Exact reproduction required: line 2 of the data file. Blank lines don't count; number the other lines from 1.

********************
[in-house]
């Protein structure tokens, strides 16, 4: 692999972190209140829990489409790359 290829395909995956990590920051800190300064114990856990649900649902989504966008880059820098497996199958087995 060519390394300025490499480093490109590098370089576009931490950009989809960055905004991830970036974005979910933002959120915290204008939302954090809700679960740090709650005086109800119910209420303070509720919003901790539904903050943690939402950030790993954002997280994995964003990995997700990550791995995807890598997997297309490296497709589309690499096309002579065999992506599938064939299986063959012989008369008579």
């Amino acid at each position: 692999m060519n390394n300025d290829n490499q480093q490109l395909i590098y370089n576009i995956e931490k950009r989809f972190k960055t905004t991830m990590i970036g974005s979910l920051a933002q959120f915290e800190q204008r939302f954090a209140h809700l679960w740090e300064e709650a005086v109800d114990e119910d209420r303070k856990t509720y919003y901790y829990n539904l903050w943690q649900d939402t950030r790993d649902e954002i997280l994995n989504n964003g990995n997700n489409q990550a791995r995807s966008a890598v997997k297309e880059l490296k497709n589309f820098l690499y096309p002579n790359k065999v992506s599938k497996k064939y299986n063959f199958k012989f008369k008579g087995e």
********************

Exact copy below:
């Protein structure tokens, strides 16, 4: 692999972190209140829990489409790359 290829395909995956990590920051800190300064114990856990649900649902989504966008880059820098497996199958087995 060519390394300025490499480093490109590098370089576009931490950009989809960055905004991830970036974005979910933002959120915290204008939302954090809700679960740090709650005086109800119910209420303070509720919003901790539904903050943690939402950030790993954002997280994995964003990995997700990550791995995807890598997997297309490296497709589309690499096309002579065999992506599938064939299986063959012989008369008579």